Author: Katherine Longshore
Publication date: May 15, 2012
Publisher: Viking Juvenile
Genres: Young Adult, Historical Fiction, Romance
Format: Hardcover, purchased
ABOUT THE BOOK:
When Kitty Tylney’s best friend, Catherine Howard, worms her way into King Henry VIII’s heart and brings Kitty to court, she’s thrust into a world filled with fabulous gowns, sparkling jewels, and elegant parties. No longer stuck in Cat’s shadow, Kitty’s now caught between two men–the object of her affection and the object of her desire. But court is also full of secrets, lies, and sordid affairs, and as Kitty witnesses Cat’s meteoric rise and fall as queen, she must figure out how to keep being a good friend when the price of telling the truth could literally be her head.
This month, the book club that I am part of picked Gilt as our March read. And even though I didn’t love the book, I still enjoyed it. I love historical novels, but when it comes to King Henry VIII’s life being fictionalized, I usually cringe. He’s not my favorite king to read about, but there’s always something about his selfish choices and his numerous wives that lead to fascinating stories. Gilt was a great book to jump in and focus on the life of his teenage wife, Catherine Howard.
The author, Katherine Longshore, did a great job with sticking to a lot of the historical facts that took place during this time period. I’m one of those people that believes that history affects literature and literature affects history; so of course, this book focuses on the shenanigans that took place during Henry’s reign. Although the book highlights the marriage of young Catherine Howard and Henry, the main focus is wrapped around Catherine’s humble friend Kitty, who I adored.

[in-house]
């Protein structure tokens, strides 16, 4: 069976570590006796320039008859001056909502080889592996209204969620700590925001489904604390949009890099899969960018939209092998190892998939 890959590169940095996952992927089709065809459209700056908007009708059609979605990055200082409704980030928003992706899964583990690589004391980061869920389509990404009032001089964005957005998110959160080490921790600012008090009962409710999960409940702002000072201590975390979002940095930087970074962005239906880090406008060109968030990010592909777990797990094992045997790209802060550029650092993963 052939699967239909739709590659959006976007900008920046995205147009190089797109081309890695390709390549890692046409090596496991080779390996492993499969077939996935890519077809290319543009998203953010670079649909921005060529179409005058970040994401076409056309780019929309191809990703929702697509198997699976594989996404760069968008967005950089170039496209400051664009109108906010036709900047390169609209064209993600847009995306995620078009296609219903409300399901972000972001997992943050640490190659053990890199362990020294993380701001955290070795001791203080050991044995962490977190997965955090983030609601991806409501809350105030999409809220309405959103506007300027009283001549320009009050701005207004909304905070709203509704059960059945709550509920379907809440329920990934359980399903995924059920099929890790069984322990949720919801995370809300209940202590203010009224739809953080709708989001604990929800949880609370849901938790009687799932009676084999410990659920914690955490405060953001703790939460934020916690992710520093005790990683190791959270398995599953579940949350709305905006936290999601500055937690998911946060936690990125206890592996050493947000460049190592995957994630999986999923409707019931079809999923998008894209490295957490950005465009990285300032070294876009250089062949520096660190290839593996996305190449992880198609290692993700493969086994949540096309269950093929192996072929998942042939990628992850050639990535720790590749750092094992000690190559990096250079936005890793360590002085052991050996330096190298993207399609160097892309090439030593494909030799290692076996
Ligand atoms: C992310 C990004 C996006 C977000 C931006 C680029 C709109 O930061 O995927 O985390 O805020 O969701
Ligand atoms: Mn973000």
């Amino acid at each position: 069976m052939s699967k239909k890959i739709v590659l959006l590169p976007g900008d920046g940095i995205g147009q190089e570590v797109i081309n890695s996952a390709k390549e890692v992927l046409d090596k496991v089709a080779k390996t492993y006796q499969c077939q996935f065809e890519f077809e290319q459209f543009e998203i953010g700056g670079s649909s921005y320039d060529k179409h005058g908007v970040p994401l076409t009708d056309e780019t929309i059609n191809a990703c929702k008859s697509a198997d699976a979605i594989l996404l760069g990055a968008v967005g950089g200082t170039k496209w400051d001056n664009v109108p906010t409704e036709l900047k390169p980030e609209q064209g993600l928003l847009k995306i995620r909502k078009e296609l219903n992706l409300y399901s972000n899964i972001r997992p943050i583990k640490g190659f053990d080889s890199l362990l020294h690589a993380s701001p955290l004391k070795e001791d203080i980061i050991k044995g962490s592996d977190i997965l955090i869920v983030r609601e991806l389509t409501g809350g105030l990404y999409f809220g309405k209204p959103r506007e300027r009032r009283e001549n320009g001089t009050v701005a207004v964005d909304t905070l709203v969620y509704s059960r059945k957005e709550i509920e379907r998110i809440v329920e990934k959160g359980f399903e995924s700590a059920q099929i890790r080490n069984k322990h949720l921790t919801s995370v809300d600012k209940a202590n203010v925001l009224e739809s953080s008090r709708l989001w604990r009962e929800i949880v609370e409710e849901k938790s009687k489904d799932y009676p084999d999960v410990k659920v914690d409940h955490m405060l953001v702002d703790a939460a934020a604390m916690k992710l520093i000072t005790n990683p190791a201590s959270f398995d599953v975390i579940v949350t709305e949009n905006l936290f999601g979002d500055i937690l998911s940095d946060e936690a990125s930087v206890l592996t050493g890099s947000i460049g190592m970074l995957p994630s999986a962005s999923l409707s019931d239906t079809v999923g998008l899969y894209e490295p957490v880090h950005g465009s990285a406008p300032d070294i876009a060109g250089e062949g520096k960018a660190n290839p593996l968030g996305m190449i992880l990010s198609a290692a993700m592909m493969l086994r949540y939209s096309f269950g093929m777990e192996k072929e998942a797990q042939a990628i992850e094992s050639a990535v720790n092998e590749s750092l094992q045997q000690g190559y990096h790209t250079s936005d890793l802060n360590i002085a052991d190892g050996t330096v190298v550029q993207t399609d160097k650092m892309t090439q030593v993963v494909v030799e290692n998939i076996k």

I’m not a big fan of Catherine Howard in the first place, so focusing on her marriage to Henry was probably my biggest complaint in the book. Catherine is so young and immature when she marries Henry, so it didn’t phase me that I found her annoying and infuriating in this book. However, her advancement to marrying Henry allows the character Kitty, Catherine’s childhood friend, to shine. I really enjoyed Kitty as a character. I think she is well-developed, and Longshore pays close attention to capturing Kitty as a vulnerable bystander that has a lot of spark and positive qualities, which only made me feel for Kitty’s situation and root for her success in the book. The ending is left open-ended, but I really do wish and pray that Kitty got her happy ending, especially in regards to one of her love interests.
NOTE: I was not provided a copy of this book by the author or the publisher in an exchange for a review. I bought this book with my own funds and reviewed it at my own discretion. All statements and opinions in this review are mine.